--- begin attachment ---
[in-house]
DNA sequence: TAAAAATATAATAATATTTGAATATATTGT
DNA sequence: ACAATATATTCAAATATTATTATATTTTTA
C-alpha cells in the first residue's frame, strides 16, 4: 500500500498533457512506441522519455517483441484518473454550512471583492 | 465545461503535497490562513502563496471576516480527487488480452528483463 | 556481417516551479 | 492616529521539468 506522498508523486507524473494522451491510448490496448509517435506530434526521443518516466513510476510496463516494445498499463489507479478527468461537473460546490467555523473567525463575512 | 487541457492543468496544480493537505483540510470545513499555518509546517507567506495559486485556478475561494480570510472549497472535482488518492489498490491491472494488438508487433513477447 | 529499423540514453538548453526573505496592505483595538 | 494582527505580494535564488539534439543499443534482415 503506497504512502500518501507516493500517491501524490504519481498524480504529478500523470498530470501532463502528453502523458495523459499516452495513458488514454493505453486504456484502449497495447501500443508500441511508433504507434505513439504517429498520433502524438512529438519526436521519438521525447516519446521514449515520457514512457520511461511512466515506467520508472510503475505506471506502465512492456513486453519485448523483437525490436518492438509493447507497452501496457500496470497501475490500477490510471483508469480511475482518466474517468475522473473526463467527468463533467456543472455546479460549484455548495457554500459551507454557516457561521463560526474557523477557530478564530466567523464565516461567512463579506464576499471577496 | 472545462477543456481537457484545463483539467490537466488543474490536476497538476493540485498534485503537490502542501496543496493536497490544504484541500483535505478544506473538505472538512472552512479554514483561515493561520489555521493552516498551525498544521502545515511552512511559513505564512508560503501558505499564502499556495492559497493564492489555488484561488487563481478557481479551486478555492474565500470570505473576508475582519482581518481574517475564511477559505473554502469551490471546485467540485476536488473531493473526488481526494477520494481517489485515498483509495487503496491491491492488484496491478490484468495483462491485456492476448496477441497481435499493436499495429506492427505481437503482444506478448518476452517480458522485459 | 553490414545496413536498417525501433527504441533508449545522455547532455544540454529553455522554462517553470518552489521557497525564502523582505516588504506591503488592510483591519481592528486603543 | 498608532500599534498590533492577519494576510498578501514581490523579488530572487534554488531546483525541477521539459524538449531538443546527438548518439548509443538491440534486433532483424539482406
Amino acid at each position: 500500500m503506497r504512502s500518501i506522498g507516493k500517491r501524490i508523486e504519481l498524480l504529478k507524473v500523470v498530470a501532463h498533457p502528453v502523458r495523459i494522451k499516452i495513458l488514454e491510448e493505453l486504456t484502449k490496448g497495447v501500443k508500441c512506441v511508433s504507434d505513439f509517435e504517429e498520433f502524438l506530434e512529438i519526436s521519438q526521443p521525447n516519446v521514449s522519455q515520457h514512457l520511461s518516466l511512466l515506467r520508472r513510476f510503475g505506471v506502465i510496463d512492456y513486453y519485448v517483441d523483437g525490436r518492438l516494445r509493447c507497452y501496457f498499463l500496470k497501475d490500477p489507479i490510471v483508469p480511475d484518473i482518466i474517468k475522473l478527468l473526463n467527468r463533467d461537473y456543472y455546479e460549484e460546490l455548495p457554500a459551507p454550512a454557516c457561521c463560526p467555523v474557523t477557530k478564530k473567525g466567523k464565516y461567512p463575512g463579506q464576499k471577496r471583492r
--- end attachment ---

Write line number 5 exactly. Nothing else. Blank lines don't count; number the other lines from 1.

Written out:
Amino acid at each position: 500500500m503506497r504512502s500518501i506522498g507516493k500517491r501524490i508523486e504519481l498524480l504529478k507524473v500523470v498530470a501532463h498533457p502528453v502523458r495523459i494522451k499516452i495513458l488514454e491510448e493505453l486504456t484502449k490496448g497495447v501500443k508500441c512506441v511508433s504507434d505513439f509517435e504517429e498520433f502524438l506530434e512529438i519526436s521519438q526521443p521525447n516519446v521514449s522519455q515520457h514512457l520511461s518516466l511512466l515506467r520508472r513510476f510503475g505506471v506502465i510496463d512492456y513486453y519485448v517483441d523483437g525490436r518492438l516494445r509493447c507497452y501496457f498499463l500496470k497501475d490500477p489507479i490510471v483508469p480511475d484518473i482518466i474517468k475522473l478527468l473526463n467527468r463533467d461537473y456543472y455546479e460549484e460546490l455548495p457554500a459551507p454550512a454557516c457561521c463560526p467555523v474557523t477557530k478564530k473567525g466567523k464565516y461567512p463575512g463579506q464576499k471577496r471583492r